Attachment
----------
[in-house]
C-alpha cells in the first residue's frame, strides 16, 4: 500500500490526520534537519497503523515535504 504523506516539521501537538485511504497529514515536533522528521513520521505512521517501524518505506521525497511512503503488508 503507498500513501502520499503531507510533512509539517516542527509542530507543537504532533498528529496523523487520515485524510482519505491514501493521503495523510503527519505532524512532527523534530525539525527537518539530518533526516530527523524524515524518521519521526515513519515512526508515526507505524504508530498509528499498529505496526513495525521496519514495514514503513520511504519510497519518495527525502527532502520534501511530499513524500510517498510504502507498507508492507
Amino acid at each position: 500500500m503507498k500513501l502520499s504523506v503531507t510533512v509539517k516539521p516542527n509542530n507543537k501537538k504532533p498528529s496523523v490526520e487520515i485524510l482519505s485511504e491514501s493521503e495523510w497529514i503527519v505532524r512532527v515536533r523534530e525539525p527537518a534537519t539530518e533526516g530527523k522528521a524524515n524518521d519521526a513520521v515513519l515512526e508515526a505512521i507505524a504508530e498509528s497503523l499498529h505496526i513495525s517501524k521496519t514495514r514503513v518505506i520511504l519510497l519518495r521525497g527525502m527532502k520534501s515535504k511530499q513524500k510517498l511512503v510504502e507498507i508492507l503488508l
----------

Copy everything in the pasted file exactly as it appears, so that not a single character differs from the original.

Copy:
[in-house]
C-alpha cells in the first residue's frame, strides 16, 4: 500500500490526520534537519497503523515535504 504523506516539521501537538485511504497529514515536533522528521513520521505512521517501524518505506521525497511512503503488508 503507498500513501502520499503531507510533512509539517516542527509542530507543537504532533498528529496523523487520515485524510482519505491514501493521503495523510503527519505532524512532527523534530525539525527537518539530518533526516530527523524524515524518521519521526515513519515512526508515526507505524504508530498509528499498529505496526513495525521496519514495514514503513520511504519510497519518495527525502527532502520534501511530499513524500510517498510504502507498507508492507
Amino acid at each position: 500500500m503507498k500513501l502520499s504523506v503531507t510533512v509539517k516539521p516542527n509542530n507543537k501537538k504532533p498528529s496523523v490526520e487520515i485524510l482519505s485511504e491514501s493521503e495523510w497529514i503527519v505532524r512532527v515536533r523534530e525539525p527537518a534537519t539530518e533526516g530527523k522528521a524524515n524518521d519521526a513520521v515513519l515512526e508515526a505512521i507505524a504508530e498509528s497503523l499498529h505496526i513495525s517501524k521496519t514495514r514503513v518505506i520511504l519510497l519518495r521525497g527525502m527532502k520534501s515535504k511530499q513524500k510517498l511512503v510504502e507498507i508492507l503488508l